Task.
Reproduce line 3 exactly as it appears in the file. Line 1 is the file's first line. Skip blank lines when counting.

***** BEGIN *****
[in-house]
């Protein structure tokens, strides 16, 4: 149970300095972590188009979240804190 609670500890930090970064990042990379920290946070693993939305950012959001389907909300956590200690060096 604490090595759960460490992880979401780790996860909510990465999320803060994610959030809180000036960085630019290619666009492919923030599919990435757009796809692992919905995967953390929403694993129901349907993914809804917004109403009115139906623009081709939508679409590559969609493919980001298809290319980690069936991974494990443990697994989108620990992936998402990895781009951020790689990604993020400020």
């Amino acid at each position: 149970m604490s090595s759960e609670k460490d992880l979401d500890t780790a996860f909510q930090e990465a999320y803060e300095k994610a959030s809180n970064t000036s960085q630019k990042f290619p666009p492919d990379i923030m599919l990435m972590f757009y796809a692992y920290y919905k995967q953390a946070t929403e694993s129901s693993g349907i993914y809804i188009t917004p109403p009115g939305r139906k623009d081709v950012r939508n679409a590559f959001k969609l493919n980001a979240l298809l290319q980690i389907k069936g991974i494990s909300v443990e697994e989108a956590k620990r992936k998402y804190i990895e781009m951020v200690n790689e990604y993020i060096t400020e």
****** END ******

């Amino acid at each position: 149970m604490s090595s759960e609670k460490d992880l979401d500890t780790a996860f909510q930090e990465a999320y803060e300095k994610a959030s809180n970064t000036s960085q630019k990042f290619p666009p492919d990379i923030m599919l990435m972590f757009y796809a692992y920290y919905k995967q953390a946070t929403e694993s129901s693993g349907i993914y809804i188009t917004p109403p009115g939305r139906k623009d081709v950012r939508n679409a590559f959001k969609l493919n980001a979240l298809l290319q980690i389907k069936g991974i494990s909300v443990e697994e989108a956590k620990r992936k998402y804190i990895e781009m951020v200690n790689e990604y993020i060096t400020e």